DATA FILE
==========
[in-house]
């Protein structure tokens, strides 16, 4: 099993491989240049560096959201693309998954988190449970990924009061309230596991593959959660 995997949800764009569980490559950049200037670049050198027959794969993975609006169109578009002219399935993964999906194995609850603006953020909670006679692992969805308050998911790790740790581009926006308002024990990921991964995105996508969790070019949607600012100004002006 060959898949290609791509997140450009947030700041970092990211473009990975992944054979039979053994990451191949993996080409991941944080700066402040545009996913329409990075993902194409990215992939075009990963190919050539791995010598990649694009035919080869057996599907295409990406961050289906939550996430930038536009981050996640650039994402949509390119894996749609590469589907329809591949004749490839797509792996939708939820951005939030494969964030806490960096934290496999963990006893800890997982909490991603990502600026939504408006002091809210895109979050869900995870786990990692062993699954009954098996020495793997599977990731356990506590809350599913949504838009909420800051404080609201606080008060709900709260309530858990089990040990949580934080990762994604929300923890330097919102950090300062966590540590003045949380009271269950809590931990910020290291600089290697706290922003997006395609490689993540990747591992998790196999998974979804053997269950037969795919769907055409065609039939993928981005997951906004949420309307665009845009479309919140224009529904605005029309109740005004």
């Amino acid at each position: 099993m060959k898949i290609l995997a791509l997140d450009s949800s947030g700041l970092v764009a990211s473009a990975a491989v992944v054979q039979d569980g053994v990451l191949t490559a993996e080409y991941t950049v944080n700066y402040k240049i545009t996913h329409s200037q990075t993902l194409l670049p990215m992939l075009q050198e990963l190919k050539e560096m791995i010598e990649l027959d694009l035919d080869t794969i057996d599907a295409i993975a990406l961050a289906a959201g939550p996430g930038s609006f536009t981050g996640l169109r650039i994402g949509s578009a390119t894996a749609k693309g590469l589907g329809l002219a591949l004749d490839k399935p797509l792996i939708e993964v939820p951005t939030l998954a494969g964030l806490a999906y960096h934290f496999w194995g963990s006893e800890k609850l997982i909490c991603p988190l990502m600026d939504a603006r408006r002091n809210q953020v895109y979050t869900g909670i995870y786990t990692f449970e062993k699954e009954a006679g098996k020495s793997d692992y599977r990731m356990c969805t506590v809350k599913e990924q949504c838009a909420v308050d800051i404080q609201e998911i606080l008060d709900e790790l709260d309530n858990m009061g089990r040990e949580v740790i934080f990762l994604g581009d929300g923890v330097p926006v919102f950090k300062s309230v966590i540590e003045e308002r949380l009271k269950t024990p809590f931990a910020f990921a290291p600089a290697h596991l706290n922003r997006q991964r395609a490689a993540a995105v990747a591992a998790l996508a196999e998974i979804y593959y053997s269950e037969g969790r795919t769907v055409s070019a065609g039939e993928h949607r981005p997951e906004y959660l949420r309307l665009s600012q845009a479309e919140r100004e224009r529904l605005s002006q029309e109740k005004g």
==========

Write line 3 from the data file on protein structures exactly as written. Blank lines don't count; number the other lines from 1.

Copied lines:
């Amino acid at each position: 099993m060959k898949i290609l995997a791509l997140d450009s949800s947030g700041l970092v764009a990211s473009a990975a491989v992944v054979q039979d569980g053994v990451l191949t490559a993996e080409y991941t950049v944080n700066y402040k240049i545009t996913h329409s200037q990075t993902l194409l670049p990215m992939l075009q050198e990963l190919k050539e560096m791995i010598e990649l027959d694009l035919d080869t794969i057996d599907a295409i993975a990406l961050a289906a959201g939550p996430g930038s609006f536009t981050g996640l169109r650039i994402g949509s578009a390119t894996a749609k693309g590469l589907g329809l002219a591949l004749d490839k399935p797509l792996i939708e993964v939820p951005t939030l998954a494969g964030l806490a999906y960096h934290f496999w194995g963990s006893e800890k609850l997982i909490c991603p988190l990502m600026d939504a603006r408006r002091n809210q953020v895109y979050t869900g909670i995870y786990t990692f449970e062993k699954e009954a006679g098996k020495s793997d692992y599977r990731m356990c969805t506590v809350k599913e990924q949504c838009a909420v308050d800051i404080q609201e998911i606080l008060d709900e790790l709260d309530n858990m009061g089990r040990e949580v740790i934080f990762l994604g581009d929300g923890v330097p926006v919102f950090k300062s309230v966590i540590e003045e308002r949380l009271k269950t024990p809590f931990a910020f990921a290291p600089a290697h596991l706290n922003r997006q991964r395609a490689a993540a995105v990747a591992a998790l996508a196999e998974i979804y593959y053997s269950e037969g969790r795919t769907v055409s070019a065609g039939e993928h949607r981005p997951e906004y959660l949420r309307l665009s600012q845009a479309e919140r100004e224009r529904l605005s002006q029309e109740k005004g």